I've worked very hard to encourage my boys to listen to their feelings, and that those feelings will be respected when they're shared. But from my own experience, I also know how easy it is to be overwhelmed by fear and how quickly it can rule all decisions. So this has put me in a bit of a quandary.
I've adopted a multi-part response to Nathan's declarations that he's not going to do something. He usually begins by being angry, so I usually have to start with what is and isn't an appropriate way to express that anger.
Once he's through the initial tantrum, then I press him to tell me why he's upset at whatever we've planned. I usually get a bunch of answers like "I hate
I'll usually let it alone after that. I'll thank him for telling me and let him go back to his day. But I'll bring it up again at a later time (usually bedtime or a post-meal). I find he needs a break or else the whole cycle just starts over again. I talk about why fear is a tricky feeling who doesn't always tell us the truth and how the only way to stop being afraid is to go ahead and do what scares us. I talk about how he will miss out on a lot of fun stuff if he lets being afraid stop him. Then I usually drop the bomb that he is expected to participate anyway, despite being afraid. It provokes a lesser tantrum but usually it's much easier to control.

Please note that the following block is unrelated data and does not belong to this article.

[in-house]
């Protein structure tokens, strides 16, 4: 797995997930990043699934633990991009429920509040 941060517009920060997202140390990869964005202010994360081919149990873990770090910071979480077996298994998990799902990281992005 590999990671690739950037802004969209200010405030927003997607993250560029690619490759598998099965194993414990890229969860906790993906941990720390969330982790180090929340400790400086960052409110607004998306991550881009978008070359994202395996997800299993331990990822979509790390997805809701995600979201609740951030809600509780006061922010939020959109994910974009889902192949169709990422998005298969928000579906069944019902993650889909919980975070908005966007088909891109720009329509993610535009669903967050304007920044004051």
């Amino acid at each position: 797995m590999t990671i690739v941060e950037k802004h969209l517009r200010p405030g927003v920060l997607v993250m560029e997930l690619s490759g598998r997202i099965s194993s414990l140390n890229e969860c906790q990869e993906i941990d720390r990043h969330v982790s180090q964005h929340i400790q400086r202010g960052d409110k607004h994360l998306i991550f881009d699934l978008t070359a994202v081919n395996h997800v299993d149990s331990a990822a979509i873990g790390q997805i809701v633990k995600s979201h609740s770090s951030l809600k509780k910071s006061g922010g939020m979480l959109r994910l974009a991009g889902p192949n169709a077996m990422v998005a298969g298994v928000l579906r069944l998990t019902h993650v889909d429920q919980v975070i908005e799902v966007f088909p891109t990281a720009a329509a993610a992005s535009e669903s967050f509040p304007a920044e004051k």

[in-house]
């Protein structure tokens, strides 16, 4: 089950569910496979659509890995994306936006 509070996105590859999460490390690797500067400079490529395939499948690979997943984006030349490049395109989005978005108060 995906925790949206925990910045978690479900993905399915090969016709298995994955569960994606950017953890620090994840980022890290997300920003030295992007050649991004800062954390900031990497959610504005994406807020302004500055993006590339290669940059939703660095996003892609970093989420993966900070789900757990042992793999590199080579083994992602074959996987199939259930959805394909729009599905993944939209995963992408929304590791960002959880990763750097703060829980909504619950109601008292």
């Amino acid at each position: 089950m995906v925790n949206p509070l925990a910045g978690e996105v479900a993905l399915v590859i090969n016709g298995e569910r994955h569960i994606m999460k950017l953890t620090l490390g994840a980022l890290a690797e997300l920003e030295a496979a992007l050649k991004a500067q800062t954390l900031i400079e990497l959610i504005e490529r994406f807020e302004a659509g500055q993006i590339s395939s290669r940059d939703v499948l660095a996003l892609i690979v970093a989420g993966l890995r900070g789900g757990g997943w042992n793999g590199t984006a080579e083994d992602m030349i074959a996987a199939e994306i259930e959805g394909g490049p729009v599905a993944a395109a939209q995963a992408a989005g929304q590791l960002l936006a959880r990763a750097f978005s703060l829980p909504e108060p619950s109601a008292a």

The final step is yet another conversation, one where I offer the opportunity for sharing and compromise. If Nathan can tell me something specific that bothers him, then we work on finding a way to avoid or deal with that specific thing. If he can come up with a suitable alternative for the activity, then I'll consider that.
I think this is a fair compromise between pushing him to overcome his fear and still respecting his feelings. But it's a long process and means we need to have a couple of days lead time between the first tantrum and the activity.